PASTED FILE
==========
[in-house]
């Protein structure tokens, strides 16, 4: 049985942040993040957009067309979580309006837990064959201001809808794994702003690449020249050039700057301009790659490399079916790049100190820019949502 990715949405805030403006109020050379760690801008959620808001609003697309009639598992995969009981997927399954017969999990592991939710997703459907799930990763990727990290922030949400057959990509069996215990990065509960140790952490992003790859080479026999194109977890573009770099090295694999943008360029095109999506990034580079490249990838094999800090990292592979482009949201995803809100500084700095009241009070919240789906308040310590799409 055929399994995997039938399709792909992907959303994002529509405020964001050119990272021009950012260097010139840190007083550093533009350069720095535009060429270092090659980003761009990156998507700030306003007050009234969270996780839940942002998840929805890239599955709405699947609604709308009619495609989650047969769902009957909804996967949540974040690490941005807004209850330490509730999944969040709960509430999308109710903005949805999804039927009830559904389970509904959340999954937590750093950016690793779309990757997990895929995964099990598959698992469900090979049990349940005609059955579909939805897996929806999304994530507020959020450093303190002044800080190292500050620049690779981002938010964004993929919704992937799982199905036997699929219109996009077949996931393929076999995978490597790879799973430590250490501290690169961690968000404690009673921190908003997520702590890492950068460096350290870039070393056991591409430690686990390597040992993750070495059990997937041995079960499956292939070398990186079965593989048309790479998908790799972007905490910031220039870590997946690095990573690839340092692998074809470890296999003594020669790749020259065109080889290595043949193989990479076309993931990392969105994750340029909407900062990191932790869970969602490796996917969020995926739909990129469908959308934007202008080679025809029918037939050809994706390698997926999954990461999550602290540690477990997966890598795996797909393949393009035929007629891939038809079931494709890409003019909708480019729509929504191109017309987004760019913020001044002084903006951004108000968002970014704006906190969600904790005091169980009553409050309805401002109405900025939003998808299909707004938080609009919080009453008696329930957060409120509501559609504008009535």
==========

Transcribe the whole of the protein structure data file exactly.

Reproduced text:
[in-house]
């Protein structure tokens, strides 16, 4: 049985942040993040957009067309979580309006837990064959201001809808794994702003690449020249050039700057301009790659490399079916790049100190820019949502 990715949405805030403006109020050379760690801008959620808001609003697309009639598992995969009981997927399954017969999990592991939710997703459907799930990763990727990290922030949400057959990509069996215990990065509960140790952490992003790859080479026999194109977890573009770099090295694999943008360029095109999506990034580079490249990838094999800090990292592979482009949201995803809100500084700095009241009070919240789906308040310590799409 055929399994995997039938399709792909992907959303994002529509405020964001050119990272021009950012260097010139840190007083550093533009350069720095535009060429270092090659980003761009990156998507700030306003007050009234969270996780839940942002998840929805890239599955709405699947609604709308009619495609989650047969769902009957909804996967949540974040690490941005807004209850330490509730999944969040709960509430999308109710903005949805999804039927009830559904389970509904959340999954937590750093950016690793779309990757997990895929995964099990598959698992469900090979049990349940005609059955579909939805897996929806999304994530507020959020450093303190002044800080190292500050620049690779981002938010964004993929919704992937799982199905036997699929219109996009077949996931393929076999995978490597790879799973430590250490501290690169961690968000404690009673921190908003997520702590890492950068460096350290870039070393056991591409430690686990390597040992993750070495059990997937041995079960499956292939070398990186079965593989048309790479998908790799972007905490910031220039870590997946690095990573690839340092692998074809470890296999003594020669790749020259065109080889290595043949193989990479076309993931990392969105994750340029909407900062990191932790869970969602490796996917969020995926739909990129469908959308934007202008080679025809029918037939050809994706390698997926999954990461999550602290540690477990997966890598795996797909393949393009035929007629891939038809079931494709890409003019909708480019729509929504191109017309987004760019913020001044002084903006951004108000968002970014704006906190969600904790005091169980009553409050309805401002109405900025939003998808299909707004938080609009919080009453008696329930957060409120509501559609504008009535």